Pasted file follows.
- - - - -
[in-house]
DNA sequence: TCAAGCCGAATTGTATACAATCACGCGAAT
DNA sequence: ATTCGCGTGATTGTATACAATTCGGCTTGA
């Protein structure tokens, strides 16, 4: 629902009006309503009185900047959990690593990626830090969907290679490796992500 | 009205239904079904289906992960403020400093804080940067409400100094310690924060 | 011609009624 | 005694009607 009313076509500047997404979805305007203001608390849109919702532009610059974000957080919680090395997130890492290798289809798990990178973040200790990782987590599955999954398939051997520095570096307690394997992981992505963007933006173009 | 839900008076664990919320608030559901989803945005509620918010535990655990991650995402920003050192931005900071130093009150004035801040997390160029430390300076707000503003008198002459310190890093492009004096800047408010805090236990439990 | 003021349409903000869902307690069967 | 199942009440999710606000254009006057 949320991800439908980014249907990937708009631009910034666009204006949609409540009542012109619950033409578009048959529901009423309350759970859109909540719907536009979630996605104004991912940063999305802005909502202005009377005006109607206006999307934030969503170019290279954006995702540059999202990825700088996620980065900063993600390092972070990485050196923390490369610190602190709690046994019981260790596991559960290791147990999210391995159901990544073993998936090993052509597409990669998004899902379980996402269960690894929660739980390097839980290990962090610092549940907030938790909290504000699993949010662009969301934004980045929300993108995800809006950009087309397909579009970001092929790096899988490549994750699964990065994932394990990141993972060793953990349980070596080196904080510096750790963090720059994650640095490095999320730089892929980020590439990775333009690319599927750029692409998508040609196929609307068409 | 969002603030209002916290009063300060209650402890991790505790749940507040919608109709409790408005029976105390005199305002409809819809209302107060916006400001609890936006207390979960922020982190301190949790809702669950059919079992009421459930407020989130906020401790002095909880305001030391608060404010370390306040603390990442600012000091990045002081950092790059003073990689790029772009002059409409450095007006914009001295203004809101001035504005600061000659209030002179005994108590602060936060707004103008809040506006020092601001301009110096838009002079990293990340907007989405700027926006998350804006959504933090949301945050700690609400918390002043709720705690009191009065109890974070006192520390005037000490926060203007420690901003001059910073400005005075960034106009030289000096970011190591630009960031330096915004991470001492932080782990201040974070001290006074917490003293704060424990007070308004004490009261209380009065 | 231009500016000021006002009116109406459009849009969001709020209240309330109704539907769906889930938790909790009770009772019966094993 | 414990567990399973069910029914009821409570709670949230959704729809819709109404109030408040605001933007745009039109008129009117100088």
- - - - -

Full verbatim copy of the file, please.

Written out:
[in-house]
DNA sequence: TCAAGCCGAATTGTATACAATCACGCGAAT
DNA sequence: ATTCGCGTGATTGTATACAATTCGGCTTGA
């Protein structure tokens, strides 16, 4: 629902009006309503009185900047959990690593990626830090969907290679490796992500 | 009205239904079904289906992960403020400093804080940067409400100094310690924060 | 011609009624 | 005694009607 009313076509500047997404979805305007203001608390849109919702532009610059974000957080919680090395997130890492290798289809798990990178973040200790990782987590599955999954398939051997520095570096307690394997992981992505963007933006173009 | 839900008076664990919320608030559901989803945005509620918010535990655990991650995402920003050192931005900071130093009150004035801040997390160029430390300076707000503003008198002459310190890093492009004096800047408010805090236990439990 | 003021349409903000869902307690069967 | 199942009440999710606000254009006057 949320991800439908980014249907990937708009631009910034666009204006949609409540009542012109619950033409578009048959529901009423309350759970859109909540719907536009979630996605104004991912940063999305802005909502202005009377005006109607206006999307934030969503170019290279954006995702540059999202990825700088996620980065900063993600390092972070990485050196923390490369610190602190709690046994019981260790596991559960290791147990999210391995159901990544073993998936090993052509597409990669998004899902379980996402269960690894929660739980390097839980290990962090610092549940907030938790909290504000699993949010662009969301934004980045929300993108995800809006950009087309397909579009970001092929790096899988490549994750699964990065994932394990990141993972060793953990349980070596080196904080510096750790963090720059994650640095490095999320730089892929980020590439990775333009690319599927750029692409998508040609196929609307068409 | 969002603030209002916290009063300060209650402890991790505790749940507040919608109709409790408005029976105390005199305002409809819809209302107060916006400001609890936006207390979960922020982190301190949790809702669950059919079992009421459930407020989130906020401790002095909880305001030391608060404010370390306040603390990442600012000091990045002081950092790059003073990689790029772009002059409409450095007006914009001295203004809101001035504005600061000659209030002179005994108590602060936060707004103008809040506006020092601001301009110096838009002079990293990340907007989405700027926006998350804006959504933090949301945050700690609400918390002043709720705690009191009065109890974070006192520390005037000490926060203007420690901003001059910073400005005075960034106009030289000096970011190591630009960031330096915004991470001492932080782990201040974070001290006074917490003293704060424990007070308004004490009261209380009065 | 231009500016000021006002009116109406459009849009969001709020209240309330109704539907769906889930938790909790009770009772019966094993 | 414990567990399973069910029914009821409570709670949230959704729809819709109404109030408040605001933007745009039109008129009117100088």